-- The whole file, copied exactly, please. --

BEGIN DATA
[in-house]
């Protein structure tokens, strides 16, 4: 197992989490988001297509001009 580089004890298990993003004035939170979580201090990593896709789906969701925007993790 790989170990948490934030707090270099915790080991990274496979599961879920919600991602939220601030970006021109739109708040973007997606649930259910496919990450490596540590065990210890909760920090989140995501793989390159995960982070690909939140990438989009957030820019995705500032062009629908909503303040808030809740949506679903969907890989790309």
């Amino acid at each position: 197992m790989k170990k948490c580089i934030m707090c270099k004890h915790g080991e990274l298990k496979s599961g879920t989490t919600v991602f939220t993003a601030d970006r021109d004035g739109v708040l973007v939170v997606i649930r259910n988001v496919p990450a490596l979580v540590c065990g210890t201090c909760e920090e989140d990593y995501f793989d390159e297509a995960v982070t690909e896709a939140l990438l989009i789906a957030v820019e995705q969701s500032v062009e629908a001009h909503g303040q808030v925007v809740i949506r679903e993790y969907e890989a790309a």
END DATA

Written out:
[in-house]
């Protein structure tokens, strides 16, 4: 197992989490988001297509001009 580089004890298990993003004035939170979580201090990593896709789906969701925007993790 790989170990948490934030707090270099915790080991990274496979599961879920919600991602939220601030970006021109739109708040973007997606649930259910496919990450490596540590065990210890909760920090989140995501793989390159995960982070690909939140990438989009957030820019995705500032062009629908909503303040808030809740949506679903969907890989790309």
């Amino acid at each position: 197992m790989k170990k948490c580089i934030m707090c270099k004890h915790g080991e990274l298990k496979s599961g879920t989490t919600v991602f939220t993003a601030d970006r021109d004035g739109v708040l973007v939170v997606i649930r259910n988001v496919p990450a490596l979580v540590c065990g210890t201090c909760e920090e989140d990593y995501f793989d390159e297509a995960v982070t690909e896709a939140l990438l989009i789906a957030v820019e995705q969701s500032v062009e629908a001009h909503g303040q808030v925007v809740i949506r679903e993790y969907e890989a790309a």